Jerold S Bell, DVM, Tufts Cummings School of Veterinary Medicine
(This article originally appeared in the “Healthy Dog” section of the August, 2004 AKC Gazette)
An important issue in dog breeding is the popular-sire syndrome. This occurs when a stud dog is used extensively for breeding, spreading his genes quickly throughout the gene pool. There are two problems caused by the popular-sire syndrome. One is that any detrimental genes which the sire carries will significantly increase in frequency – possibly establishing new breed-related genetic disorders. Second, as there are only a certain number of bitches bred each year, overuse of a popular sire excludes the use of other quality males, thus narrowing the diversity of the gene pool.
The popular-sire syndrome is not limited to breeds with small populations. Some of the most populous breeds have had problems with this syndrome. Compounding this, there are several instances where a popular sire is replaced with a son, and even later a grandson. This creates a genetic bottleneck in the breeding population, narrowing the variety of genes available.
Every breed has its prominent dogs in the genetic background of the breed. But most of these dogs become influential based on several significant offspring that spread different combinations of the dog’s genes over several generations. The desirable and undesirable characteristics of the dog were passed on, expressed, evaluated by breeders, and determined if they were worthy of continuing in future generations.
The problem with the popularsire syndrome is that the dog’s genes are spread widely and quickly - without evaluation of the long-term effects of his genetic contribution.
The problem with the popular-sire syndrome is that the dog’s genes are spread widely and quickly - without evaluation of the long-term effects of his genetic contribution. By the time the dog’s genetic attributes can be evaluated through offspring and grandoffspring, his genes have already been distributed widely, and his effect on the gene pool may not be easily changed.
In almost all instances, popular sires are show dogs. They obviously have phenotypic qualities that are desirable, and as everyone sees these winning dogs, they are considered desirable mates for breeding. What breeders and especially stud-dog owners must consider is the effect of their mating selection on the gene pool. At what point does the cumulative genetic contribution of a stud dog outweigh its positive attributes? A popular sire may only produce a small proportion of the total number of litters registered. However, if the litters are all out of top-quality, winning bitches, then his influence and the loss of influence of other quality males may have a significant narrowing effect on the gene pool.
In some European countries, dog-breeding legislation is being considered that limits the lifetime number of litters a dog can sire or produce. If, however, certain matings produce only pet-quality dogs, but no quality breeding prospects, should the dog be restricted from siring a litter from a different line? The popular sire’s effect on the gene pool is on the number of offspring that are used for breeding in the next generation, and how extensively they are being used. This cannot be legislated.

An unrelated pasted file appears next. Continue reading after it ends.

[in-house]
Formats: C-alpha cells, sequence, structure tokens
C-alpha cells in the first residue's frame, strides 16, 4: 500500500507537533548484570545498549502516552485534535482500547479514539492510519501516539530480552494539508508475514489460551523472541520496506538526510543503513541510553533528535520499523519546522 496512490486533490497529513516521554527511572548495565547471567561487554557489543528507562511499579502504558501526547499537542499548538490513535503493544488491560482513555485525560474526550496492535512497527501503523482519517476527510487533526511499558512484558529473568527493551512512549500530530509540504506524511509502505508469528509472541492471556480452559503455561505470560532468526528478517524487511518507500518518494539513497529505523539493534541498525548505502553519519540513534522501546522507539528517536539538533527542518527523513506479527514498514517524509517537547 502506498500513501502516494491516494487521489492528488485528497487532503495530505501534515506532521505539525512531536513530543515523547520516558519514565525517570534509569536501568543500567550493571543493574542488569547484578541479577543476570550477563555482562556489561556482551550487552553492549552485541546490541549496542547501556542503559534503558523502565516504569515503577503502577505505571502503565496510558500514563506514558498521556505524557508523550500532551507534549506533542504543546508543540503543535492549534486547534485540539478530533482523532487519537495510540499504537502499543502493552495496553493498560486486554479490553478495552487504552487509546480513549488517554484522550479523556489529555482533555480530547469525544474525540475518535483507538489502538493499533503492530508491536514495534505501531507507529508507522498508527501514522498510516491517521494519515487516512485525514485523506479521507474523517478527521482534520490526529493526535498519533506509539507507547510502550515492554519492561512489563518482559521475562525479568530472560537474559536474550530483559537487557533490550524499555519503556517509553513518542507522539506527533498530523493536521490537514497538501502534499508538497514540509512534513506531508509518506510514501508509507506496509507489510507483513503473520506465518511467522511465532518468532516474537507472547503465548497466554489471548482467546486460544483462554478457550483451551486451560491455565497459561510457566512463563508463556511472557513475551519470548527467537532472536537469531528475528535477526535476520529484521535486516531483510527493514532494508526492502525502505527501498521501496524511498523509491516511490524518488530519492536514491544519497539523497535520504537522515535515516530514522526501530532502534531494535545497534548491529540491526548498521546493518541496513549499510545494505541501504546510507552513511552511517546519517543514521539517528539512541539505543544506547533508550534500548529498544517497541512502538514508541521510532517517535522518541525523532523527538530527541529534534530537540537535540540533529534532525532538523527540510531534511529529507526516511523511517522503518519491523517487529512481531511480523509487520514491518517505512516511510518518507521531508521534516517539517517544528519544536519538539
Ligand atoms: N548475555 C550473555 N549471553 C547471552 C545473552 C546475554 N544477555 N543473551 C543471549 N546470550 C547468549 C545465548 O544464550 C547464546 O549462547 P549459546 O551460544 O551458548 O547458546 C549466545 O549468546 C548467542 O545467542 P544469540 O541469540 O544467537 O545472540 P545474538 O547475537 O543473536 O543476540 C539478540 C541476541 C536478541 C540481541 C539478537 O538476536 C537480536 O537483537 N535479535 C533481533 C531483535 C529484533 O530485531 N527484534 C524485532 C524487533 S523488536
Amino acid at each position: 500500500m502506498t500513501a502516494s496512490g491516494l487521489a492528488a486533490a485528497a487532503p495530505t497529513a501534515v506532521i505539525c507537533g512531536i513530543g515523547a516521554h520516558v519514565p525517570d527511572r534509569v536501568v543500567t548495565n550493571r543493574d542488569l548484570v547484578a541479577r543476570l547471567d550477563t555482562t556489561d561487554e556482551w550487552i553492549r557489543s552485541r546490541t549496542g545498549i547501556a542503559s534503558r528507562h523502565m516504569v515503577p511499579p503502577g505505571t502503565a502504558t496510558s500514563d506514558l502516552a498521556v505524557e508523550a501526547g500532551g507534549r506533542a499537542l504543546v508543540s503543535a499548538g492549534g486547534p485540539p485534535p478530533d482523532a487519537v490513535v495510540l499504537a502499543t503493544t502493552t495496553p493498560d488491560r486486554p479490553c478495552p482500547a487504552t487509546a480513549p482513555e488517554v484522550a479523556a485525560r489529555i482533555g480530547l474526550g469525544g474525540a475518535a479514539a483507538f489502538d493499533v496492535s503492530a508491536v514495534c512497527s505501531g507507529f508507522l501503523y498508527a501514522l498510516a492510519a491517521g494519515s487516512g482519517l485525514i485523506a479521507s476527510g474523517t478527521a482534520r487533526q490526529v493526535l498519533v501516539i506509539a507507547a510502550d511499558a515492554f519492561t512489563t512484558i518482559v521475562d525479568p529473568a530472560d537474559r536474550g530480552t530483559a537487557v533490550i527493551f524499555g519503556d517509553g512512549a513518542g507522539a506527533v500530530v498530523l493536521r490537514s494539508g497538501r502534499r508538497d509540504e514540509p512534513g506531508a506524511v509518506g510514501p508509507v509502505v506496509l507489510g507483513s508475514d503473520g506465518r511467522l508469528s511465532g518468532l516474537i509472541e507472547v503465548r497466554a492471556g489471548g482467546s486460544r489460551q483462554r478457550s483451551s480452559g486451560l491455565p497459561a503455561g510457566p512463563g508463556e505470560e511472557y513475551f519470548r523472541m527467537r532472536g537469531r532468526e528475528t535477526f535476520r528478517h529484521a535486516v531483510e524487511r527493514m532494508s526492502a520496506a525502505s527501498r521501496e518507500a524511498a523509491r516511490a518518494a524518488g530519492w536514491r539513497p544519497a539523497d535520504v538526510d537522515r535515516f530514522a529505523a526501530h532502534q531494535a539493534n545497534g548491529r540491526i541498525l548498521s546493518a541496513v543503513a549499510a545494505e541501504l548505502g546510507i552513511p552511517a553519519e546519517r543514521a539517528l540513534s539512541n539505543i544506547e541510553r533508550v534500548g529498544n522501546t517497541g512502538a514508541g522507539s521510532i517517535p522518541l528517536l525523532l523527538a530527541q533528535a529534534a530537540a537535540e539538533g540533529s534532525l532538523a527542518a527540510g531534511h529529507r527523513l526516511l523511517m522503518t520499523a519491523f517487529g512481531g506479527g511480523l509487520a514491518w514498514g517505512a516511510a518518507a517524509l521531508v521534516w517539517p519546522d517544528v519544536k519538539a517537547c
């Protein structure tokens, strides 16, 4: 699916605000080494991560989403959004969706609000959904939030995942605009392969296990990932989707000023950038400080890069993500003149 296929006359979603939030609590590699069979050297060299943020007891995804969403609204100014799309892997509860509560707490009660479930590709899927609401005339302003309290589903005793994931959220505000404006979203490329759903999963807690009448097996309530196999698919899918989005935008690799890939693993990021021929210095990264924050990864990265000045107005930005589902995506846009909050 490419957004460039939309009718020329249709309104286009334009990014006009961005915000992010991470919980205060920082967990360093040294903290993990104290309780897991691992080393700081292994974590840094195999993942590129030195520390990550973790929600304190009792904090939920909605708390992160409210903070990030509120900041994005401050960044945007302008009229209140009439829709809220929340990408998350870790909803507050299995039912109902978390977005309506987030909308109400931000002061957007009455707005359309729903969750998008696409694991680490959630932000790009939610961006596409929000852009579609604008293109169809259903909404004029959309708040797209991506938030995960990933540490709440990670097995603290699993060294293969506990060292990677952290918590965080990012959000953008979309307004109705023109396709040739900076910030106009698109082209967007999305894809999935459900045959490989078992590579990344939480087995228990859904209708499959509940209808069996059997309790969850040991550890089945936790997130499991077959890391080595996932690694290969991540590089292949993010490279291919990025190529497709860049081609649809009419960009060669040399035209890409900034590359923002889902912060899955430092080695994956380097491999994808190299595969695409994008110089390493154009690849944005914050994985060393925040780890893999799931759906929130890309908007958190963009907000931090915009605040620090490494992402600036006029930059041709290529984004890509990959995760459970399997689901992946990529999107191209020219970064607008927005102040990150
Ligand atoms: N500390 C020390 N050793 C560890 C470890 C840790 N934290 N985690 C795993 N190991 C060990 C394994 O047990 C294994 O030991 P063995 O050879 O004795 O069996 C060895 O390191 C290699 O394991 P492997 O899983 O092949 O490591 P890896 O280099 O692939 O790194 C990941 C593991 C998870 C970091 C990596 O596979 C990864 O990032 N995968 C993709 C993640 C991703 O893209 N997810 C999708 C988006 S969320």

At what point does a stud-dog owner determine that their dog has been bred enough? It can be difficult to deny stud service when asked, but the genetic effect of a dog on the whole breed must be considered. If everyone is breeding to a certain stud dog, the intelligent decision may be to wait and see what is produced from these matings. If you still desire what the stud dog produces, it is possible that you can find an offspring who has those positive attributes, and also a genetic contribution from its dam that you may find desirable. If a popular stud dog deserves to make a significant genetic contribution to the breed, doing so through multiple offspring, and therefore getting a mixed compliment of his genes, is better than focusing on a single offspring.
All breeding dogs should be health tested for the conditions seen in the breed. If your breed has enrolled in the AKCCanine Health Foundation/Orthopedic Foundation for Animals CHIC program (www.caninehealthinfo.org), prospective breeding dogs and bitches should complete the recommended breedspecific health testing prior to breeding. These may include hip radiographs, CERF eye examinations, or specific genetic tests.
It is important to monitor the positive and negative characteristics being produced by popular sires. While it is satisfying to own a popular stud dog, a true measure of a breeder’s dedication is how negative health information in the offspring is made available. All dogs carry some undesirable traits. Based on the variety of pedigree background of bitches who are usually brought to popular sires, there is a greater chance that some undesirable traits could be expressed in the offspring. It is up to the stud-dog owner to keep in touch with bitch owners, and check on the characteristics that are being produced.
Some breeders will argue that the strength of a breed is in its bitches, but the fact remains that the stud dogs potentially have the greatest cumulative influence on the gene pool. There will always be popular sires, and that is not necessarily bad for a breed. But a dog’s influence on a breed should be gradual, and based on proven production and health testing. Maintaining surveillance of health and quality issues in breeding dogs and their offspring, and preserving the genetic diversity of the gene pool, should allow a sound future for purebred dogs.
(This article can be reproduced with the permission of the author. Jerold.Bell@tufts.edu)